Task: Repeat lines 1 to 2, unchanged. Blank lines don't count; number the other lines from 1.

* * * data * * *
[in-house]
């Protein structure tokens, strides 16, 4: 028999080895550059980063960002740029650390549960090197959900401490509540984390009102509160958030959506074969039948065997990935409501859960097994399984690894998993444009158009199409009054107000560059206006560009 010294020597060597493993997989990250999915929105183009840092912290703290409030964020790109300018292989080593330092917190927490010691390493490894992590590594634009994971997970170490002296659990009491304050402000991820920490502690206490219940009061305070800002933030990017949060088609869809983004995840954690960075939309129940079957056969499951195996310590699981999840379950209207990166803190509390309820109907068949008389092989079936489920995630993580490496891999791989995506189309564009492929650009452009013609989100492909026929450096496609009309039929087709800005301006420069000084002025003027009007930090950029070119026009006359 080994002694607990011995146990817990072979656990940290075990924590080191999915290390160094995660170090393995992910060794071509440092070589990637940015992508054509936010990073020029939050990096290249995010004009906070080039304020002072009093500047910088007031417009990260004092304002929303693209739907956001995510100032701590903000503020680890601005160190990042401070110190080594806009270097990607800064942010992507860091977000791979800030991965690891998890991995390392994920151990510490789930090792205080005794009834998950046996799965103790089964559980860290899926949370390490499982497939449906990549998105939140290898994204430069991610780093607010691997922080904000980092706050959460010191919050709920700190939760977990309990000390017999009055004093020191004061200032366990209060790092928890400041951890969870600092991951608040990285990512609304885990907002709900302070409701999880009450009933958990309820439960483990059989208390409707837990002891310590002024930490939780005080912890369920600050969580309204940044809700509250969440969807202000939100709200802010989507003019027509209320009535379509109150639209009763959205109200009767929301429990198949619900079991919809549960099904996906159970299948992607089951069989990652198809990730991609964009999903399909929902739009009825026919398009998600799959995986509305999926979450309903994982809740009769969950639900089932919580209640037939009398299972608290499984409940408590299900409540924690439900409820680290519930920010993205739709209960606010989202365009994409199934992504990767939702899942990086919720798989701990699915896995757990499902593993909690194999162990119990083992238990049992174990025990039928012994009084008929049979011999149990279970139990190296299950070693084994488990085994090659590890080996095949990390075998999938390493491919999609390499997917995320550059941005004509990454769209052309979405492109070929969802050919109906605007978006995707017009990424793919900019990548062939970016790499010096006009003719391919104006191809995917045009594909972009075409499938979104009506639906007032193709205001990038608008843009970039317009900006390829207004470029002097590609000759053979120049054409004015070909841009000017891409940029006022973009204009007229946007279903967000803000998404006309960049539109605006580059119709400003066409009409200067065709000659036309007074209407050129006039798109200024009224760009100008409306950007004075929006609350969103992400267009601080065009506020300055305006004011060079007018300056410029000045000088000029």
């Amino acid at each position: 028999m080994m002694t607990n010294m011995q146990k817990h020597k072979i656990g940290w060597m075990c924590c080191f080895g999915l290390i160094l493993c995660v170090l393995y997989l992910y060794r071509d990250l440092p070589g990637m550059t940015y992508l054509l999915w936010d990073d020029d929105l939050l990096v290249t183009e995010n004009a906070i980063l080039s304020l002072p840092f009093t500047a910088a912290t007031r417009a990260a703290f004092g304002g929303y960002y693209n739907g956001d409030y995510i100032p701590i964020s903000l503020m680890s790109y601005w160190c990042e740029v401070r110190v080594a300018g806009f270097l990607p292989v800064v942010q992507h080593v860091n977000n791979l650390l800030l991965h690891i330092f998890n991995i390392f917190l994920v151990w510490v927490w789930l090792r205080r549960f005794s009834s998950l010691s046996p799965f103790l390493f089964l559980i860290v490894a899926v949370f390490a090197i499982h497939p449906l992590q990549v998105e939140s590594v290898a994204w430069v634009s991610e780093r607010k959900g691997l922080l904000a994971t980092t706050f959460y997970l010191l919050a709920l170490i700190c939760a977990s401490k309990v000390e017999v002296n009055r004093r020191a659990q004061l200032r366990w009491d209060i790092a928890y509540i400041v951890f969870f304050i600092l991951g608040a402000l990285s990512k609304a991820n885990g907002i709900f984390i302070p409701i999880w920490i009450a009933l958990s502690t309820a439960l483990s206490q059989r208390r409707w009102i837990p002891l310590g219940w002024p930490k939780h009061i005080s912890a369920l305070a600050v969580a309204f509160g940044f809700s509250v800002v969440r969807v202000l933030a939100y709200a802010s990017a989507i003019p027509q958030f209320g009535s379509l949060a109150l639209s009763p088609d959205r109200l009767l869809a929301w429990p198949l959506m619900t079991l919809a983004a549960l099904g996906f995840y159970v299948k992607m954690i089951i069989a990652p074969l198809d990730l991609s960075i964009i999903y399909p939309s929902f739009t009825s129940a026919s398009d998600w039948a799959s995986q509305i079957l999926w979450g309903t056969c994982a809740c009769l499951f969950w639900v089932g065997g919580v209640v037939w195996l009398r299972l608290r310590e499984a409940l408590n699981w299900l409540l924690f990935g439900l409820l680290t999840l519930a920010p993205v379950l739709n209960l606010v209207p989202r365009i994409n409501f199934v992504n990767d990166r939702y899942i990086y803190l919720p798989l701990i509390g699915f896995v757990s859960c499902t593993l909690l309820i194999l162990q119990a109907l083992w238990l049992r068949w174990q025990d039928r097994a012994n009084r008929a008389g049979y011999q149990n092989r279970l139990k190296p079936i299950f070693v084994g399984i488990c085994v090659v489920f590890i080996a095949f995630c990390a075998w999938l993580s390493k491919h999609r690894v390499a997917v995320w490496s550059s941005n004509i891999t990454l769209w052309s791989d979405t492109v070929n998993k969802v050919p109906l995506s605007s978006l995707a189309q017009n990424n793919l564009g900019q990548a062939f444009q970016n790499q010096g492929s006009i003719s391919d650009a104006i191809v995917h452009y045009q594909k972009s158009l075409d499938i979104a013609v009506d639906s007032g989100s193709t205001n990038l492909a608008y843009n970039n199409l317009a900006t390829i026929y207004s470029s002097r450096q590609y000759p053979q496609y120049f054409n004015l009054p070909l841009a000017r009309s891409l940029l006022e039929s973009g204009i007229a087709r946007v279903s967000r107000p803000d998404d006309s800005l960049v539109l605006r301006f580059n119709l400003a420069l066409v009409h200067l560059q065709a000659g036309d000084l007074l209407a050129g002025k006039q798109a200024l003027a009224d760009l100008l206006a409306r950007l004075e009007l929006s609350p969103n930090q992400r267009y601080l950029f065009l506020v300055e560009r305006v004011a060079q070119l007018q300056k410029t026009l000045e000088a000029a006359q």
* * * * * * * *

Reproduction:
[in-house]
């Protein structure tokens, strides 16, 4: 028999080895550059980063960002740029650390549960090197959900401490509540984390009102509160958030959506074969039948065997990935409501859960097994399984690894998993444009158009199409009054107000560059206006560009 010294020597060597493993997989990250999915929105183009840092912290703290409030964020790109300018292989080593330092917190927490010691390493490894992590590594634009994971997970170490002296659990009491304050402000991820920490502690206490219940009061305070800002933030990017949060088609869809983004995840954690960075939309129940079957056969499951195996310590699981999840379950209207990166803190509390309820109907068949008389092989079936489920995630993580490496891999791989995506189309564009492929650009452009013609989100492909026929450096496609009309039929087709800005301006420069000084002025003027009007930090950029070119026009006359 080994002694607990011995146990817990072979656990940290075990924590080191999915290390160094995660170090393995992910060794071509440092070589990637940015992508054509936010990073020029939050990096290249995010004009906070080039304020002072009093500047910088007031417009990260004092304002929303693209739907956001995510100032701590903000503020680890601005160190990042401070110190080594806009270097990607800064942010992507860091977000791979800030991965690891998890991995390392994920151990510490789930090792205080005794009834998950046996799965103790089964559980860290899926949370390490499982497939449906990549998105939140290898994204430069991610780093607010691997922080904000980092706050959460010191919050709920700190939760977990309990000390017999009055004093020191004061200032366990209060790092928890400041951890969870600092991951608040990285990512609304885990907002709900302070409701999880009450009933958990309820439960483990059989208390409707837990002891310590002024930490939780005080912890369920600050969580309204940044809700509250969440969807202000939100709200802010989507003019027509209320009535379509109150639209009763959205109200009767929301429990198949619900079991919809549960099904996906159970299948992607089951069989990652198809990730991609964009999903399909929902739009009825026919398009998600799959995986509305999926979450309903994982809740009769969950639900089932919580209640037939009398299972608290499984409940408590299900409540924690439900409820680290519930920010993205739709209960606010989202365009994409199934992504990767939702899942990086919720798989701990699915896995757990499902593993909690194999162990119990083992238990049992174990025990039928012994009084008929049979011999149990279970139990190296299950070693084994488990085994090659590890080996095949990390075998999938390493491919999609390499997917995320550059941005004509990454769209052309979405492109070929969802050919109906605007978006995707017009990424793919900019990548062939970016790499010096006009003719391919104006191809995917045009594909972009075409499938979104009506639906007032193709205001990038608008843009970039317009900006390829207004470029002097590609000759053979120049054409004015070909841009000017891409940029006022973009204009007229946007279903967000803000998404006309960049539109605006580059119709400003066409009409200067065709000659036309007074209407050129006039798109200024009224760009100008409306950007004075929006609350969103992400267009601080065009506020300055305006004011060079007018300056410029000045000088000029």